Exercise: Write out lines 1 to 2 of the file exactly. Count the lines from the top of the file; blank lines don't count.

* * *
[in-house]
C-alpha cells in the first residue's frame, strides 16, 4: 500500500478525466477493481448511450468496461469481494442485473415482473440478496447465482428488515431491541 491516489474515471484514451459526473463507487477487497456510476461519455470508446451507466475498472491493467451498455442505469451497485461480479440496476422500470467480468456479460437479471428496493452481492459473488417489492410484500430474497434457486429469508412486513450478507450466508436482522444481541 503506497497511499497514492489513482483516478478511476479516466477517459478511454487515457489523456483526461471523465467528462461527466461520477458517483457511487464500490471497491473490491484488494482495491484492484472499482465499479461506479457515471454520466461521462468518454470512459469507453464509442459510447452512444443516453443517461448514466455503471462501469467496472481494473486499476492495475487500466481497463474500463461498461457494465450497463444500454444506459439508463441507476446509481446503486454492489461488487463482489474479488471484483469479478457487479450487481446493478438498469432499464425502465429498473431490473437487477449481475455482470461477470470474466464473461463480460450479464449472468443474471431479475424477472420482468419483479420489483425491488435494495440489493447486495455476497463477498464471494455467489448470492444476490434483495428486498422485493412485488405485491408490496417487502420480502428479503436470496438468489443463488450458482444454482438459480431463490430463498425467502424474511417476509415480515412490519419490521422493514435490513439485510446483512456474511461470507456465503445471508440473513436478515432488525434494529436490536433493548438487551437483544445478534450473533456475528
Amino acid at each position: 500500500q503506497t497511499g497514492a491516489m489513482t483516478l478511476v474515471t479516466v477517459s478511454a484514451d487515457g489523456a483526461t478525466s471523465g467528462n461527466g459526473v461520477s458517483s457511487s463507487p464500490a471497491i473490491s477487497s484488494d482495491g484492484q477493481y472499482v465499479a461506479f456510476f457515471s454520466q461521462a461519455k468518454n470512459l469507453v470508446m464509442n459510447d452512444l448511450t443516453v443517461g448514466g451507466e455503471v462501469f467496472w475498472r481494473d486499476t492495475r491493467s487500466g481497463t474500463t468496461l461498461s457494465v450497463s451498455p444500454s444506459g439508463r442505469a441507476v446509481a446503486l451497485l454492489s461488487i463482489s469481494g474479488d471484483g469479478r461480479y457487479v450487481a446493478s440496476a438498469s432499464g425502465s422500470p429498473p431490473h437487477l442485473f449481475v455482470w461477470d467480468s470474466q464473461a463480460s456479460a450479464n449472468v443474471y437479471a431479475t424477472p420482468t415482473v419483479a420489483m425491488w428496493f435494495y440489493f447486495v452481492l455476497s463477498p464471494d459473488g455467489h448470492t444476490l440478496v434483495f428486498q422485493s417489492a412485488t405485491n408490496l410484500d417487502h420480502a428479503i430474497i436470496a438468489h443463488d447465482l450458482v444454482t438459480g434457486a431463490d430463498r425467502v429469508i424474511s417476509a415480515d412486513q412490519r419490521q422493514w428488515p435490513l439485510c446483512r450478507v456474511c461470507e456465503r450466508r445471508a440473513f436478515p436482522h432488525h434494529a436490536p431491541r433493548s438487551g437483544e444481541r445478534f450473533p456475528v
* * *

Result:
[in-house]
C-alpha cells in the first residue's frame, strides 16, 4: 500500500478525466477493481448511450468496461469481494442485473415482473440478496447465482428488515431491541 491516489474515471484514451459526473463507487477487497456510476461519455470508446451507466475498472491493467451498455442505469451497485461480479440496476422500470467480468456479460437479471428496493452481492459473488417489492410484500430474497434457486429469508412486513450478507450466508436482522444481541 503506497497511499497514492489513482483516478478511476479516466477517459478511454487515457489523456483526461471523465467528462461527466461520477458517483457511487464500490471497491473490491484488494482495491484492484472499482465499479461506479457515471454520466461521462468518454470512459469507453464509442459510447452512444443516453443517461448514466455503471462501469467496472481494473486499476492495475487500466481497463474500463461498461457494465450497463444500454444506459439508463441507476446509481446503486454492489461488487463482489474479488471484483469479478457487479450487481446493478438498469432499464425502465429498473431490473437487477449481475455482470461477470470474466464473461463480460450479464449472468443474471431479475424477472420482468419483479420489483425491488435494495440489493447486495455476497463477498464471494455467489448470492444476490434483495428486498422485493412485488405485491408490496417487502420480502428479503436470496438468489443463488450458482444454482438459480431463490430463498425467502424474511417476509415480515412490519419490521422493514435490513439485510446483512456474511461470507456465503445471508440473513436478515432488525434494529436490536433493548438487551437483544445478534450473533456475528